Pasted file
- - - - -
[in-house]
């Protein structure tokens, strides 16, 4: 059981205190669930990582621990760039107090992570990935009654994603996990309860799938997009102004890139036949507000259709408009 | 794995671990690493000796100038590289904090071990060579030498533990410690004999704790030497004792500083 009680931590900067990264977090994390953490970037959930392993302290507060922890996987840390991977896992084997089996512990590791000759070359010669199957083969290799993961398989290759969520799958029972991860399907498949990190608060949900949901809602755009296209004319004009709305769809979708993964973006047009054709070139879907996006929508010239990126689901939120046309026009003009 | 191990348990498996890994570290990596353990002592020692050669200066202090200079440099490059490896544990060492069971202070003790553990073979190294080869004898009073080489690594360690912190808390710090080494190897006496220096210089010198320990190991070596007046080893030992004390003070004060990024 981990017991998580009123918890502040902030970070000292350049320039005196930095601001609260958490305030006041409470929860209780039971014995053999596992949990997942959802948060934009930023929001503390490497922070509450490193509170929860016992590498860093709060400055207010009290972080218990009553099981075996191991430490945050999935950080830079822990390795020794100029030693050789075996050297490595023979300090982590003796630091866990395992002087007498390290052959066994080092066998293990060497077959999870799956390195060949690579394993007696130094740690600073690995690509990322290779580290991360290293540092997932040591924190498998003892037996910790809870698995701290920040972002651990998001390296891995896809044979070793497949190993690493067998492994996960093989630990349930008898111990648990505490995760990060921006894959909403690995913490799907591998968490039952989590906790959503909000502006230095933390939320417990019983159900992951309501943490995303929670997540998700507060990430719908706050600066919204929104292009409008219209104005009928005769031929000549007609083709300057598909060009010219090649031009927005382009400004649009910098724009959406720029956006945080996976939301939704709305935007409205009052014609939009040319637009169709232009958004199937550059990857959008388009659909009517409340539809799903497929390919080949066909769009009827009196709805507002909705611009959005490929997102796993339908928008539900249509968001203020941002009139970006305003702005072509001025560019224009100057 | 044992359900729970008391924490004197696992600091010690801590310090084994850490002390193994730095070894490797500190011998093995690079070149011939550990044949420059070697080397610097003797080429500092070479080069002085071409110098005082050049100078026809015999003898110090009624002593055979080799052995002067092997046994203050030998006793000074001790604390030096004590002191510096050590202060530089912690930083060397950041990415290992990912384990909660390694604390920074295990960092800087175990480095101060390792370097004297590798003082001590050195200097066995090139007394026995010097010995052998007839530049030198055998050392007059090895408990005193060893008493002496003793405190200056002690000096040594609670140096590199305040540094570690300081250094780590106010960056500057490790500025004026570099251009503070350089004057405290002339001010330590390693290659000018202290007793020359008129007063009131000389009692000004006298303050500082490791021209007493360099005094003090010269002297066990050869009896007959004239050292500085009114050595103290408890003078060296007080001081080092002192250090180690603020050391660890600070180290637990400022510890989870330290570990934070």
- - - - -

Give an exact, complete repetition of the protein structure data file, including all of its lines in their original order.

[in-house]
């Protein structure tokens, strides 16, 4: 059981205190669930990582621990760039107090992570990935009654994603996990309860799938997009102004890139036949507000259709408009 | 794995671990690493000796100038590289904090071990060579030498533990410690004999704790030497004792500083 009680931590900067990264977090994390953490970037959930392993302290507060922890996987840390991977896992084997089996512990590791000759070359010669199957083969290799993961398989290759969520799958029972991860399907498949990190608060949900949901809602755009296209004319004009709305769809979708993964973006047009054709070139879907996006929508010239990126689901939120046309026009003009 | 191990348990498996890994570290990596353990002592020692050669200066202090200079440099490059490896544990060492069971202070003790553990073979190294080869004898009073080489690594360690912190808390710090080494190897006496220096210089010198320990190991070596007046080893030992004390003070004060990024 981990017991998580009123918890502040902030970070000292350049320039005196930095601001609260958490305030006041409470929860209780039971014995053999596992949990997942959802948060934009930023929001503390490497922070509450490193509170929860016992590498860093709060400055207010009290972080218990009553099981075996191991430490945050999935950080830079822990390795020794100029030693050789075996050297490595023979300090982590003796630091866990395992002087007498390290052959066994080092066998293990060497077959999870799956390195060949690579394993007696130094740690600073690995690509990322290779580290991360290293540092997932040591924190498998003892037996910790809870698995701290920040972002651990998001390296891995896809044979070793497949190993690493067998492994996960093989630990349930008898111990648990505490995760990060921006894959909403690995913490799907591998968490039952989590906790959503909000502006230095933390939320417990019983159900992951309501943490995303929670997540998700507060990430719908706050600066919204929104292009409008219209104005009928005769031929000549007609083709300057598909060009010219090649031009927005382009400004649009910098724009959406720029956006945080996976939301939704709305935007409205009052014609939009040319637009169709232009958004199937550059990857959008388009659909009517409340539809799903497929390919080949066909769009009827009196709805507002909705611009959005490929997102796993339908928008539900249509968001203020941002009139970006305003702005072509001025560019224009100057 | 044992359900729970008391924490004197696992600091010690801590310090084994850490002390193994730095070894490797500190011998093995690079070149011939550990044949420059070697080397610097003797080429500092070479080069002085071409110098005082050049100078026809015999003898110090009624002593055979080799052995002067092997046994203050030998006793000074001790604390030096004590002191510096050590202060530089912690930083060397950041990415290992990912384990909660390694604390920074295990960092800087175990480095101060390792370097004297590798003082001590050195200097066995090139007394026995010097010995052998007839530049030198055998050392007059090895408990005193060893008493002496003793405190200056002690000096040594609670140096590199305040540094570690300081250094780590106010960056500057490790500025004026570099251009503070350089004057405290002339001010330590390693290659000018202290007793020359008129007063009131000389009692000004006298303050500082490791021209007493360099005094003090010269002297066990050869009896007959004239050292500085009114050595103290408890003078060296007080001081080092002192250090180690603020050391660890600070180290637990400022510890989870330290570990934070």